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Reason to love Canada No. 123: Reader Peter Taylor holds a book and a beer beside his campfire at Monck Provincial Park in British Columbia. (Peter Taylor)
Reason to love Canada No. 123: Reader Peter Taylor holds a book and a beer beside his campfire at Monck Provincial Park in British Columbia. (Peter Taylor)

147 reasons to love Canada Add to ...

Ten years later, once again, she was admitted to St. Michael’s Hospital, this time with a mystery illness. She stayed there for two months before they diagnosed her with a rare disease called POEMS. Shortly after that, she was transferred once a day, five days a week, for three weeks straight, from St. Michael’s to Princess Margaret Hospital for radiation treatment. Once the medical team was able to control the disease, ma was then moved to Bridgepoint Health, a rehabilitation hospital, to learn how to walk again. She was a permanent resident at Bridgepoint for six months, for a total of nine months of uninterrupted hospital time.

When they sent her home in 2003, ma was outfitted with new leg braces and, most importantly, hope. She thought she was going to die.

And she would have died if she hadn’t been in Canada. Or she would have had to sell her home, her belongings, everything my parents have worked for 40 years for since immigrating here from Hong Kong. Our health care system may not be perfect. Certainly it has its flaws. But you’ll never hear me shitting on a fundamental Canadian right that bailed out my mother multiple times and gave her back to me – so that she can keep nagging me, pushing me, loving me, and teaching me to appreciate what it is that we have here.”

– Elaine Lui, blogger, CTV host and author of Listen to the Squawking Chicken: When Mother Knows Best, What’s a Daughter to Do? A Memoir (Sort Of)

51. Our compassion

“On Canada Day I reflect on the immense compassion our country represents before the world. It extends from the stewardship of our natural riches to the respect we have for the people we live and work with. Compassion fosters our fundamentals of diversity and education that exist from east to west, providing the oxygen of immense economic opportunity. As a Canadian entrepreneur I have devoted myself to maximizing resources, founding Lululemon in 1998 and opening our first store in Vancouver. Our success as a company is a testament to Canada, a country that benefits from a global culture of driven and innovative citizens. I start every day now with a hike up the Grouse Grind, and I marvel at a country where I can clear my head in the clouds in the morning and minutes later be working in a world-class city. It is no wonder I knew Canada was a place where I could begin a life-long adventure of business, charity and environmentalism.” – Chip Wilson, founder, Lululemon Athletica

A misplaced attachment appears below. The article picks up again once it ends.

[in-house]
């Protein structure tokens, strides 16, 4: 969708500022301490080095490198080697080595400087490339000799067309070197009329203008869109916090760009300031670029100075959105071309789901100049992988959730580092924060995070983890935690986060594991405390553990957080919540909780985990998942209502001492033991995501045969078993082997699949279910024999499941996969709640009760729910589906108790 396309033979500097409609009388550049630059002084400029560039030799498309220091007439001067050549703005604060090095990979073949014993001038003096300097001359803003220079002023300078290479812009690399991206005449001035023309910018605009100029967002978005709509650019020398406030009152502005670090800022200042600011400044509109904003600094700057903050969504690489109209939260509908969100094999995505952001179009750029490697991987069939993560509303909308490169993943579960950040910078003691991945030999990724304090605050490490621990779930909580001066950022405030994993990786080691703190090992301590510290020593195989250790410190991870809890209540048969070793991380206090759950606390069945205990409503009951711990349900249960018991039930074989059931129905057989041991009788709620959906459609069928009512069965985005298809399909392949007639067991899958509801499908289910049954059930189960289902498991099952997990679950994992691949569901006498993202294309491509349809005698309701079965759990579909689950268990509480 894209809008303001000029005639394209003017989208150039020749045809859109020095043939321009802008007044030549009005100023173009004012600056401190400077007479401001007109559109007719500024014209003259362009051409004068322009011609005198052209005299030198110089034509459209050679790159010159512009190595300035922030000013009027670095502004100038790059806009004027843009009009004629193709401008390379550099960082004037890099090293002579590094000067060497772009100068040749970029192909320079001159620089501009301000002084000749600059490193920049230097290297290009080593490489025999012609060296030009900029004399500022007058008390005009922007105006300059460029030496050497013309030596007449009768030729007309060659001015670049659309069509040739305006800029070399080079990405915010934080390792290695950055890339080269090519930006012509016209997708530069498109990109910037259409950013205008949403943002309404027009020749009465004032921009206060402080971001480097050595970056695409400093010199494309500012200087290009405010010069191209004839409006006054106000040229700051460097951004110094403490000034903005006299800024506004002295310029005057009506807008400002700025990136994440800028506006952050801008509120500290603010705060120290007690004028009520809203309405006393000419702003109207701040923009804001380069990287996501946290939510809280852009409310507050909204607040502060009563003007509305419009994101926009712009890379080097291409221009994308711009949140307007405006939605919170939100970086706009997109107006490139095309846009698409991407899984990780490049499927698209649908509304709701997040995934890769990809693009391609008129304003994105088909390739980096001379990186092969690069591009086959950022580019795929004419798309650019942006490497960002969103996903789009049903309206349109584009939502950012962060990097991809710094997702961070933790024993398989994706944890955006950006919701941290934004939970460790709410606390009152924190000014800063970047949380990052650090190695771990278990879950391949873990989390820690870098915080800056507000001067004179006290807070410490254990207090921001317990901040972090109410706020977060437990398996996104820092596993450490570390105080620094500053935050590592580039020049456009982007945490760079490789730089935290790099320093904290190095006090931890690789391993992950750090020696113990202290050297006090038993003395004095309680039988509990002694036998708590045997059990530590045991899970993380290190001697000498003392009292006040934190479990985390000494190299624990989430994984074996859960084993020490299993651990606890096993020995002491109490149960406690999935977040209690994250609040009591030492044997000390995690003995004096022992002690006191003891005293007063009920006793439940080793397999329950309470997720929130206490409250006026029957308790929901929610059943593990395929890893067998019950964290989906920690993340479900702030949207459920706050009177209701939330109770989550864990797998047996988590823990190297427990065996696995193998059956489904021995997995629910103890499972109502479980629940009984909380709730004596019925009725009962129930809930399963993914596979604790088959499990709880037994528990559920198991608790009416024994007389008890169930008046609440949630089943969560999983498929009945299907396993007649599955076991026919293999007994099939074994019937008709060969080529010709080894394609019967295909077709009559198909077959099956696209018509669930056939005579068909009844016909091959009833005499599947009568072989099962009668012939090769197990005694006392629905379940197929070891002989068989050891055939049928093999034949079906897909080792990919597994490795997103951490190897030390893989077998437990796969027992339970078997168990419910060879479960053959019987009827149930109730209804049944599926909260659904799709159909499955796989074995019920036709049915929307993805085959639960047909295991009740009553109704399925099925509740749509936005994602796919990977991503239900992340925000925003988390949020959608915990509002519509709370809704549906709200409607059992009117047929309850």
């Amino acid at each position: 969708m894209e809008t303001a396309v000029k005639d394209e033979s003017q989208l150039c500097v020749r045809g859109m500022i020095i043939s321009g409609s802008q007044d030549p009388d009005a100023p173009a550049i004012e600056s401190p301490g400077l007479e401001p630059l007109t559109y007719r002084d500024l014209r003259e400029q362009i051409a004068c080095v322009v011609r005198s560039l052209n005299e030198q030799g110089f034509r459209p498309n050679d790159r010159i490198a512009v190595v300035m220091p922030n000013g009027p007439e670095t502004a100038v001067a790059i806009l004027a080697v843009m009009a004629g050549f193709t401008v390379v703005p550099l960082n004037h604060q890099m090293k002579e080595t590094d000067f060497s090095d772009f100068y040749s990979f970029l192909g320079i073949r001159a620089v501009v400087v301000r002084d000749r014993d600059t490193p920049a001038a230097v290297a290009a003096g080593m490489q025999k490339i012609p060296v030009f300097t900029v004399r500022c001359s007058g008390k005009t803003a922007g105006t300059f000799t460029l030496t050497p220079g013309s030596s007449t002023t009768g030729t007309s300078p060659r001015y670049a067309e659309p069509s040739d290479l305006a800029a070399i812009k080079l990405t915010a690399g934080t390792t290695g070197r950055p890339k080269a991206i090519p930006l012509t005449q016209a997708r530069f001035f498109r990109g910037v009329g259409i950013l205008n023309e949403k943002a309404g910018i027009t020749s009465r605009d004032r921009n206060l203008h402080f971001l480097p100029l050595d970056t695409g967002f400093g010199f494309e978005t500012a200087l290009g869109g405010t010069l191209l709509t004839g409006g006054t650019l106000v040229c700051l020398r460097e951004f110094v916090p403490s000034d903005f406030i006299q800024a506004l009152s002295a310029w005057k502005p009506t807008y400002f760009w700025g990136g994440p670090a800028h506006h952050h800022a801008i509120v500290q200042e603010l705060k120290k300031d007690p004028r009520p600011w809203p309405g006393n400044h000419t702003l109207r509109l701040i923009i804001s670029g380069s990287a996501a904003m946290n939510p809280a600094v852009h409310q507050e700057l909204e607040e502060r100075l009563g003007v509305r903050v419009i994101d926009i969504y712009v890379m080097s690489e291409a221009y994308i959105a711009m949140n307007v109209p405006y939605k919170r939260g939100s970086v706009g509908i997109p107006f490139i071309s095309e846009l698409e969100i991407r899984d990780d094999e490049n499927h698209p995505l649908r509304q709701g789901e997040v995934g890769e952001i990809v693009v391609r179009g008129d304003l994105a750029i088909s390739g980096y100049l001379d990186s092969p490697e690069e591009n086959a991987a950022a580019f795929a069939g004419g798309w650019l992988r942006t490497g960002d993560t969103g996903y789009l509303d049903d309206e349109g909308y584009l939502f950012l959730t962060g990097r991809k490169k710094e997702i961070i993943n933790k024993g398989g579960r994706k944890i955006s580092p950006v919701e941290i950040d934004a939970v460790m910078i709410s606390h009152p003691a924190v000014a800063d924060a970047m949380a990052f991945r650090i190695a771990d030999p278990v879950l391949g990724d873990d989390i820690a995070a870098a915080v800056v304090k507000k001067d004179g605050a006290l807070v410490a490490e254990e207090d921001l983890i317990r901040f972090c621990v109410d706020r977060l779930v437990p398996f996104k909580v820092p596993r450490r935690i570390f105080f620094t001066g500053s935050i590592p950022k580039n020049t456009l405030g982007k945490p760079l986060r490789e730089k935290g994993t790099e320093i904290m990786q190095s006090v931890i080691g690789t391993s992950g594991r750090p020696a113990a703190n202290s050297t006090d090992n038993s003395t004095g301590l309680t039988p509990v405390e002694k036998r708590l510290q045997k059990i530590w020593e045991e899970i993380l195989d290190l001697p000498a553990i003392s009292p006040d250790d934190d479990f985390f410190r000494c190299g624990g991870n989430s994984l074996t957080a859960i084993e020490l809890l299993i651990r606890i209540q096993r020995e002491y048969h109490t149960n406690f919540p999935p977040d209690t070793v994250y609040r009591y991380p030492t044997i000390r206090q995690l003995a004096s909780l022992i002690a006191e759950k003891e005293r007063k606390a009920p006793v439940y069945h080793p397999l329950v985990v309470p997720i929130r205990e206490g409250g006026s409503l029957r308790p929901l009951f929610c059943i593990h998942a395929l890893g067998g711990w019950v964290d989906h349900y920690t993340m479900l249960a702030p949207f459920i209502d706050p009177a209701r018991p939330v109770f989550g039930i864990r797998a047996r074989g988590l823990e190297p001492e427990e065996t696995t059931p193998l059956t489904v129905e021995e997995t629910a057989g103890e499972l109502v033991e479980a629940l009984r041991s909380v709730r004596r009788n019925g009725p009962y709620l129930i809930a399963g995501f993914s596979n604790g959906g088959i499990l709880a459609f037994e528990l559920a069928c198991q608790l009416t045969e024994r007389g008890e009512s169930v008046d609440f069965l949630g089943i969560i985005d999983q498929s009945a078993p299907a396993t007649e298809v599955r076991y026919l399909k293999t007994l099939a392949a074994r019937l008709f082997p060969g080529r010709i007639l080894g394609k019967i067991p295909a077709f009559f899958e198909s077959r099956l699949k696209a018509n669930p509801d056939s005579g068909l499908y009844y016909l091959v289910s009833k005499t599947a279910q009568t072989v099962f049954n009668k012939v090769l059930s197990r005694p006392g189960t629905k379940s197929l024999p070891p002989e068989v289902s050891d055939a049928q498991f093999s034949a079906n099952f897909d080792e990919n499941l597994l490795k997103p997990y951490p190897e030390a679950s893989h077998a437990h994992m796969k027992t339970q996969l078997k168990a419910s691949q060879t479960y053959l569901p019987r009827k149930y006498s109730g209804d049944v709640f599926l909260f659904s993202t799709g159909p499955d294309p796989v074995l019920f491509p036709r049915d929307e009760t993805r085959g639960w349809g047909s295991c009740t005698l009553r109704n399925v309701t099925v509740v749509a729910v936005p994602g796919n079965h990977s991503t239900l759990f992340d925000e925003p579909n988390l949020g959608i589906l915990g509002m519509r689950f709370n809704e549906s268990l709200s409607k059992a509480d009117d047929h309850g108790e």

52. You can make it here. And still care about your employees John Sleeman, founder and chairman of Sleeman Breweries, turns 61 on July 2.

Your birthday is the day after Canada Day. How will you mark it?

I’ll have a beer and celebrate. I generally turn it into a nice, long weekend. One time I didn’t take my birthday off and came to work, and people sang Happy Birthday to me. I was so embarrassed. So now I just take it off and hope nobody notices.

What makes Canada special to you?

I’m a high-school drop-out. This is a country where people are given a chance. We don’t have a class structure like so many other countries in the world. If you are willing to work hard, this country welcomes you.

There is this feeling sometimes that to be successful you need to leave Canada, but more and more we are nurturing people and getting our entrepreneurs to stay. It is a country of opportunity.

Are there particular places you find inspirational?

We have a country place on the way up to Owen Sound, in Ontario’s Beaver Valley area. We chose it for all kinds of reasons. We wanted to be in farm country. We wanted to put on a pair of wellies and plaid shirt and just be in the country. It is very grounding for our kids. We are in a log house. We are not in a place with a $5-million kitchen Do Canadians have a different attitude towards business?

Canadians tend to have a softer approach. We still make tough decisions, but because we have traditionally been closer to the centre, and we don’t have the political schism between the right and the left, we tend to care a little bit more about our employees.

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